Supernatants of murine spleen cells activated in MLC contain both MIF and a factor which induces plasminogen activator secretion by macrophages. These activities are not found in supernatants of unstimulated T cells in control (syngeneic) cultures. Because no plasminogen activator or fibrinolytic activity was detected in the lymphocyte supernatants directly, but appeared when supernatants were added to macrophages, we infer that production of this activity is induced in macrophages by an inducer of plasminogen activator (IPA).

IPA and MIF activities are first detected after 24 hr of MLC; peak activity occurred on day 3. Both factors eluted from Bio-Gel P-100 columns in the range of Kd 0.15 to 0.25 (m.w. range 25,000 to 60,000 daltons).

Production of both factors in this system required the presence of T cells. In experiments using anti-Ly 1 and anti-Ly 2,3 sera + C, it was observed that both the Ly 1 (helper-type) and Ly 2,3 (cytotoxic/suppressor-type) T cell subpopulations produced each mediator. It is likely that the production of mediators by individual T cell subsets in vivo is not restricted by their intrinsic capabilities, but rather by factors which determine their activation. These results point to the possible importance of both T cell subpopulations in activating macrophages, and indirectly in aspects of tissue injury resulting from cell-mediated immune reactions involving protease activation.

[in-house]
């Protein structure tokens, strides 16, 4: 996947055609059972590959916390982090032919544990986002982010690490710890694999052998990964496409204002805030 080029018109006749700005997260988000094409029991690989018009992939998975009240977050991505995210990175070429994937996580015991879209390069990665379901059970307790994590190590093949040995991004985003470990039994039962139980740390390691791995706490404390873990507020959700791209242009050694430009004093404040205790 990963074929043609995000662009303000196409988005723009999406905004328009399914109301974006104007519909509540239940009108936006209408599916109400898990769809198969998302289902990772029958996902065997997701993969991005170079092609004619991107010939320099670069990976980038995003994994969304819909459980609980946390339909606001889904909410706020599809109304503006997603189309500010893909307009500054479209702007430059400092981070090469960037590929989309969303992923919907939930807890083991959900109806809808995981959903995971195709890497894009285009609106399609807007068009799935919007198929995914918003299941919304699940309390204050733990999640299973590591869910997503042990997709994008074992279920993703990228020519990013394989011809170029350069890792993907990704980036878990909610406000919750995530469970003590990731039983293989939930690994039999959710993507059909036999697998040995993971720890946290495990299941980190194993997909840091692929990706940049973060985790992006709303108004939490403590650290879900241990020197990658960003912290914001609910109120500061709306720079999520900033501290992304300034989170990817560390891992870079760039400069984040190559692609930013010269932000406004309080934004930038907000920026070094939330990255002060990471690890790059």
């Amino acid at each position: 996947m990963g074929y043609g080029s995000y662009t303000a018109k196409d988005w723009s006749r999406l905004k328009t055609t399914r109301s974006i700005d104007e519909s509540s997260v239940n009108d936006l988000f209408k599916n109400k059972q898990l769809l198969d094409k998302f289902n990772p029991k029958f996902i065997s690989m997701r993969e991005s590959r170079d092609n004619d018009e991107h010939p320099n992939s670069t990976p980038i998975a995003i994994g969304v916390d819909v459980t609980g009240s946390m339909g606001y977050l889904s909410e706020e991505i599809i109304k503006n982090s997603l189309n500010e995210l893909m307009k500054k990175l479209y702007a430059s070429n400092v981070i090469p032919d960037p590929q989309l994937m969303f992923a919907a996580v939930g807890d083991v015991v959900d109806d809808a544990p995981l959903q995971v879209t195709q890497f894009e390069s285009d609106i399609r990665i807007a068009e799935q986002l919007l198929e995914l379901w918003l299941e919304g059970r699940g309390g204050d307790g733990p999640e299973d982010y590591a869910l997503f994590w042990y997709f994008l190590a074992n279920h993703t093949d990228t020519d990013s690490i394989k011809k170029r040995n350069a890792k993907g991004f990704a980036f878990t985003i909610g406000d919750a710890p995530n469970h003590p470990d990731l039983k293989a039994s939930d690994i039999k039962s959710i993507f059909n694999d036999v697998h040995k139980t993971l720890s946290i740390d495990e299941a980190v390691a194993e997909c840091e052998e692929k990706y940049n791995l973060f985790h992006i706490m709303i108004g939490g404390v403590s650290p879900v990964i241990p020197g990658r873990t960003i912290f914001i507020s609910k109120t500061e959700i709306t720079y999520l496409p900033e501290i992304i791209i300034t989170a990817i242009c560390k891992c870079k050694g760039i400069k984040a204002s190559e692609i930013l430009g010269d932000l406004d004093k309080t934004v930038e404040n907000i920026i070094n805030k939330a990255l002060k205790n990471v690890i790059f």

Since IPA correlated with MIF in terms of activity (0.78 coefficient of correlation), kinetics of production, gel filtration characteristics, and production by T cell subsets, and because the assay for plasminogen activator is a sensitive and reproducible one, it should be increaseingly useful in in vitro studies of cell-mediated immunity.

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This work was supported by United States Public Health Service Grants AI07118, 10704, and 12975; a grant from the Rockefeller Foundation; and the Jane Coffin Childs Memorial Fund for Medical Research.

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